Athens, Greece (CNN) -- Thousands of people marched through Athens Thursday as part of a 24-hour nationwide strike to protest further austerity measures by the embattled government.
The strike began at midnight and caused all government-run institutions -- including schools, airports, trams, subways, and most buses -- to close down. Banks and the media were also shut, meaning no broadcast news Thursday and no newspapers Friday.
There were small clashes with police and protesters threw two petrol bombs at officers in Constitution Square, in front of the Parliament building. Police fired some tear gas and pepper spray in return, but otherwise the march was relatively calm.
Sixteen people were arrested and two police officers were injured, police told CNN. Many people appeared to be suffering from the tear gas.
The protesters are angry about further government measures aimed at cutting Greece's massive deficit. They oppose the cutting of benefits and salaries, and the raising of taxes, and want more of the measures to be aimed at the wealthy.
The government says Greece has to modernize its tax structure as the country suffers from tax avoidance and other structural impediments to job growth.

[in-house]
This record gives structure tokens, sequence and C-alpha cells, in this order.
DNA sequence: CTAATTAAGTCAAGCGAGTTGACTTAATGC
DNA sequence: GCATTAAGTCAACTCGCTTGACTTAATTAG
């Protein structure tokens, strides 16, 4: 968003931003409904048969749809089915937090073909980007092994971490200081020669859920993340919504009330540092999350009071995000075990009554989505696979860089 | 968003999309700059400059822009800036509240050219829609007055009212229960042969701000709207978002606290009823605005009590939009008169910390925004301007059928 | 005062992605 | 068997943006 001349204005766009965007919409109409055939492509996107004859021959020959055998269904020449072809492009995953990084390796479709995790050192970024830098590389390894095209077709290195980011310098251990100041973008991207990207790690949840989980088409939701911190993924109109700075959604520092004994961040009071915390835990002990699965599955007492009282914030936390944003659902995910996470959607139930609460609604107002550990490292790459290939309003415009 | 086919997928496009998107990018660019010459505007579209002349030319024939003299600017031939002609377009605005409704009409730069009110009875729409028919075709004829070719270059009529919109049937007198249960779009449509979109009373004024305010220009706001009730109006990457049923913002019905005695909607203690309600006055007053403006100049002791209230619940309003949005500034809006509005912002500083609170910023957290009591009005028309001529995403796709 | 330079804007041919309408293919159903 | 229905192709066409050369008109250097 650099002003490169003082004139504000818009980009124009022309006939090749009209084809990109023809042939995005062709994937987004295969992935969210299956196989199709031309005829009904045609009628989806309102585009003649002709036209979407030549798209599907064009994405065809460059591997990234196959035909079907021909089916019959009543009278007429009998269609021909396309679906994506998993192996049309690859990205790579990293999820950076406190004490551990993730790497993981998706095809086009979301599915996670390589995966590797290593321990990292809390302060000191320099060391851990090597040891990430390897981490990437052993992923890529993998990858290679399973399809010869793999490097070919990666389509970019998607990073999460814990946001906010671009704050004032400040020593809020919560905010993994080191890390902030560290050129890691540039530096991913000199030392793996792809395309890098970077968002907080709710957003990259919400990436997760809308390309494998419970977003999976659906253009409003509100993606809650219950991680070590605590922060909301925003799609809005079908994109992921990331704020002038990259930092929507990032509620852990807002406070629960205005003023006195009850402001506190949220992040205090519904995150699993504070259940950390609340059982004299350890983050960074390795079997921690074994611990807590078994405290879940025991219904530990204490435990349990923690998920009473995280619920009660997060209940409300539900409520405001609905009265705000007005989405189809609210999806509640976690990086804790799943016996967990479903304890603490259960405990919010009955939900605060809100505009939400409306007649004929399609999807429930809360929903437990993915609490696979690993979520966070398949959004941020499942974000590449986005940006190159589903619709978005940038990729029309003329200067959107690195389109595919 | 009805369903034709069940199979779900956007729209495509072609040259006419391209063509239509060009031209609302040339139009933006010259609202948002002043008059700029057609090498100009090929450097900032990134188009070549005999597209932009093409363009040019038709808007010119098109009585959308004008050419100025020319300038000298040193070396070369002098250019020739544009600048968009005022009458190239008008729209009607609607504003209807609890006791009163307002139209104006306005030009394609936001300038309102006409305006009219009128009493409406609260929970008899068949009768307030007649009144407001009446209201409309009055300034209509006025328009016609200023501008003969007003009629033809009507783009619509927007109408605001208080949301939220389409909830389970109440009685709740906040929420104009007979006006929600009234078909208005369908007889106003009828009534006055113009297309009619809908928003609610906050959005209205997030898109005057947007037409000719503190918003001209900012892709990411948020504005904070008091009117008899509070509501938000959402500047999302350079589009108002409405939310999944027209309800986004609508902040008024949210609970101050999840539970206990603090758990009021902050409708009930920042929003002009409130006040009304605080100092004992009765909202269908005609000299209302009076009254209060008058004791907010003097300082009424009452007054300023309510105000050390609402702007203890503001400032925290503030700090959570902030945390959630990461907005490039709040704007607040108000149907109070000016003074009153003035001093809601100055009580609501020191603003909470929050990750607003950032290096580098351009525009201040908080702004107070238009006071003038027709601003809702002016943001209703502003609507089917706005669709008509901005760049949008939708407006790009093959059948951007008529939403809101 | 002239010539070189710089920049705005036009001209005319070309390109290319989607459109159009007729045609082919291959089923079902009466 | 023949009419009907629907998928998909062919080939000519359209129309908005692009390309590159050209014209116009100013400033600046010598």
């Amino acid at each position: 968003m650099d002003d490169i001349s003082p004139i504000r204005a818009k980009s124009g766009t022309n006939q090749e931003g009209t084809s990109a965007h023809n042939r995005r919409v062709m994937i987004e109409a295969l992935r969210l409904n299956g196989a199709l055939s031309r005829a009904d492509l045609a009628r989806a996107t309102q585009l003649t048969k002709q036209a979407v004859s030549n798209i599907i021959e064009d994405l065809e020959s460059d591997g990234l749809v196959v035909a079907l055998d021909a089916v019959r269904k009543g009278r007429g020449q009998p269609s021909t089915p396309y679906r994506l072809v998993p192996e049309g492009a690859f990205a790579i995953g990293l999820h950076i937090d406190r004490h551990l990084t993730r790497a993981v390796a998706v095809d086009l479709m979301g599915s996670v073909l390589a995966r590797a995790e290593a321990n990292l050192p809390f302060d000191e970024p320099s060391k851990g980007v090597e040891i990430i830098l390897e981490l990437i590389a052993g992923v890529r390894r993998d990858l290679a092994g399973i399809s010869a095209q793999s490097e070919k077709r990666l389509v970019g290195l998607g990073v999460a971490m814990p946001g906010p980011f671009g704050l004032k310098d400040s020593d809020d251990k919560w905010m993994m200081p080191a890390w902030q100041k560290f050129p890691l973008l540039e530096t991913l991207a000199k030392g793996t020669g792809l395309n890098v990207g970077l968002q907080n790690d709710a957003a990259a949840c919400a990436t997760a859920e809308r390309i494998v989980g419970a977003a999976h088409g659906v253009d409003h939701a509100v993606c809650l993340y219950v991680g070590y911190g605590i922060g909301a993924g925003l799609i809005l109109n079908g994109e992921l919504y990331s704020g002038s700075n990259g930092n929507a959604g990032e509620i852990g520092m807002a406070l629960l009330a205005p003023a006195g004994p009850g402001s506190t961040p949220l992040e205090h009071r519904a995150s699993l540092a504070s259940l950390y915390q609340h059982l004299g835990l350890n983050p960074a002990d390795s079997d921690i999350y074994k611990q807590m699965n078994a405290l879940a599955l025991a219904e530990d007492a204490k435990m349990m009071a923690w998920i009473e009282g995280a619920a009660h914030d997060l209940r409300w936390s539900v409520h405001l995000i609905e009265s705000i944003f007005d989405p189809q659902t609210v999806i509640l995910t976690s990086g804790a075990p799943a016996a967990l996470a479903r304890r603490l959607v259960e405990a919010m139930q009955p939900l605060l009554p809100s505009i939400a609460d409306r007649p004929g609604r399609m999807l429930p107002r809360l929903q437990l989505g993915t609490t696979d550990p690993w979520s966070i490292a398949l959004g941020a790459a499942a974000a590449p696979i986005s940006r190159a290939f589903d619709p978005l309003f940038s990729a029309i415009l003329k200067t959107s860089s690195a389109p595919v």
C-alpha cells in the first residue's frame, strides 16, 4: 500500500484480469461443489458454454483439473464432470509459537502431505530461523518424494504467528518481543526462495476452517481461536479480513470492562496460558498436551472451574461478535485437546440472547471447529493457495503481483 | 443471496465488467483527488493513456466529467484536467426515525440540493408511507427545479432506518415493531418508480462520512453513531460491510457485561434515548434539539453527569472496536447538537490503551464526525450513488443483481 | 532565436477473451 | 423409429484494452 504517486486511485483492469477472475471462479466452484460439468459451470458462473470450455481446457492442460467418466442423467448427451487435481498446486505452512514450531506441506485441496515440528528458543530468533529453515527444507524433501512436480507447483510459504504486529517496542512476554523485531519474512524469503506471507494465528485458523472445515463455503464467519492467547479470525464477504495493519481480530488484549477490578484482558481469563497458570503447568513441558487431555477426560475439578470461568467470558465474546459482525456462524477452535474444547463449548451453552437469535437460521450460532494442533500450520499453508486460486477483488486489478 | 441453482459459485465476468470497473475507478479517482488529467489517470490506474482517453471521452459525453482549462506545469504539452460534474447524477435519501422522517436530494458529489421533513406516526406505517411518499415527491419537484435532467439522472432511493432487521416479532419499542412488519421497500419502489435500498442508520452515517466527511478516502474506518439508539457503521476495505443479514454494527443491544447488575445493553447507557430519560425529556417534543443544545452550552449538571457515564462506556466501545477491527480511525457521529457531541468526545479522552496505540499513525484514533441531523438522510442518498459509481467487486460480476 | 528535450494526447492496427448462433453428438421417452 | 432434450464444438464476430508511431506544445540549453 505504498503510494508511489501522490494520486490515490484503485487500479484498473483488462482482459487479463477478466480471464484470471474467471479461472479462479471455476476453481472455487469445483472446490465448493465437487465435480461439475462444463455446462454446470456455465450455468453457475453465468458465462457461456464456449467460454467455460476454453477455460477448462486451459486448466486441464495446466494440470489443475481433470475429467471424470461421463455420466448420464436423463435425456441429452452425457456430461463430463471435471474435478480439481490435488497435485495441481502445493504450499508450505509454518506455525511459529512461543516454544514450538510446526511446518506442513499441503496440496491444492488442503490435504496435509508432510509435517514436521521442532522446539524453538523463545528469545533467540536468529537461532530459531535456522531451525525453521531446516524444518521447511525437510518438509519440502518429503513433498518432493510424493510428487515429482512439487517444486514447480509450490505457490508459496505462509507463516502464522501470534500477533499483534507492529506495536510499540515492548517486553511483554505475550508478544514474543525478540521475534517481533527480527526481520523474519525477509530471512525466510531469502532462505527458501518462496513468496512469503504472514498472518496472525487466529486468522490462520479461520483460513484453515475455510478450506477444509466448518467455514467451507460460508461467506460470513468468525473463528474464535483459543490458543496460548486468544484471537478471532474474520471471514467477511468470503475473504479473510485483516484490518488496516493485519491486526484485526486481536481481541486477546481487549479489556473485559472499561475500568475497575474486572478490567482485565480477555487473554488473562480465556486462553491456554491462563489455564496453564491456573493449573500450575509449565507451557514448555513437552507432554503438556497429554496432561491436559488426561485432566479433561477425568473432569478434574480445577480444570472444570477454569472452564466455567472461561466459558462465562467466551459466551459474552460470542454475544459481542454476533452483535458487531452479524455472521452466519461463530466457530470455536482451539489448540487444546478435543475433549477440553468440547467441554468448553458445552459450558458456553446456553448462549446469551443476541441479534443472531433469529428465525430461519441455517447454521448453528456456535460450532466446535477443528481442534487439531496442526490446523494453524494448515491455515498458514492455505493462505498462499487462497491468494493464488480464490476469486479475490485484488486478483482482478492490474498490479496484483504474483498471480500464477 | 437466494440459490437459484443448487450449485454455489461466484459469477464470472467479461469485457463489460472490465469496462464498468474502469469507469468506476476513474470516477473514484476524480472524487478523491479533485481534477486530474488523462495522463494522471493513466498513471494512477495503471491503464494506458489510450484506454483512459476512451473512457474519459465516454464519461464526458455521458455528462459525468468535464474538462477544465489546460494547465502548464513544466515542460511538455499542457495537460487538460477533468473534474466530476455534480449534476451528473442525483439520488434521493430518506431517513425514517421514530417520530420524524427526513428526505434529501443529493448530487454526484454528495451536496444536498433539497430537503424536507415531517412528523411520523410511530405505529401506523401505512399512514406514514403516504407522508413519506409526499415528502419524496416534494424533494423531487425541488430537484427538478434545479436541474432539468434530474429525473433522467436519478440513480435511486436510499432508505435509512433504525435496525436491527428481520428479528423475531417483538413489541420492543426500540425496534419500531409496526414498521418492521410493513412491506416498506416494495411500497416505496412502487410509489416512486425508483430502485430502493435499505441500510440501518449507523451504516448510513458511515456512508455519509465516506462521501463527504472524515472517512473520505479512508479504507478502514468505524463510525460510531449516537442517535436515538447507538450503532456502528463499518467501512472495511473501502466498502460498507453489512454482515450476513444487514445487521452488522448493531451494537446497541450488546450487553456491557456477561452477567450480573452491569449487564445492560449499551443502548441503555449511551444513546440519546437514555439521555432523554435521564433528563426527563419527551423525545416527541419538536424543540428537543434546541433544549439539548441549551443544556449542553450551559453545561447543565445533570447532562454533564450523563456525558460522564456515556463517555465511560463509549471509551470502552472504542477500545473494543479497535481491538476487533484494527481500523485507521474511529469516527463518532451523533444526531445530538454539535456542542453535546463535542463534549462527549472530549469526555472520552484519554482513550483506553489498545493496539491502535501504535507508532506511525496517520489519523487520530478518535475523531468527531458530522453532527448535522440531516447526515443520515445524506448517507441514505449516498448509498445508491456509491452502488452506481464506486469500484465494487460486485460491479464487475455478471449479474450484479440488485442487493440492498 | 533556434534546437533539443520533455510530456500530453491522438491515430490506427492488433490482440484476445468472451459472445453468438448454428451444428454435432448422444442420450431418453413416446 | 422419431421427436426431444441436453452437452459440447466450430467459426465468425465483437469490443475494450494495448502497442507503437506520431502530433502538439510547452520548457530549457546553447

But younger workers say they already pay high taxes, have little job security and make less money than older generations.
Some of the same measures prompted large demonstrations and some violence two weeks ago, but polls at the time still showed the majority of Greeks backing the government plans.
Since then, government has introduced a third round of austerity measures in Parliament amounting to $6.5 billion of cuts and tax increases, and that has caused support for the government to slip -- polls now show only a bare majority in favor of the government's actions.
The Greek government revealed late last year that its budget deficit was 12.7 percent of its gross domestic product, far exceeding the European Union limit of 3 percent. Countries participating in the EU must agree to that condition and other economic goals.
Greece aims to reduce that deficit to 8.7 percent this year and reach the EU target by 2012.
Thursday's strikes were rescheduled from March 16, when European Union officials plan to go to Athens and assess Greece's financial pledges to Europe. Protesters moved the strikes to Thursday in order to maximize disruption, because both public and private sector workers would be able to strike.
The Greek government has said it will not back down in the face of strikes.
CNN's Jim Boulden contributed to this report.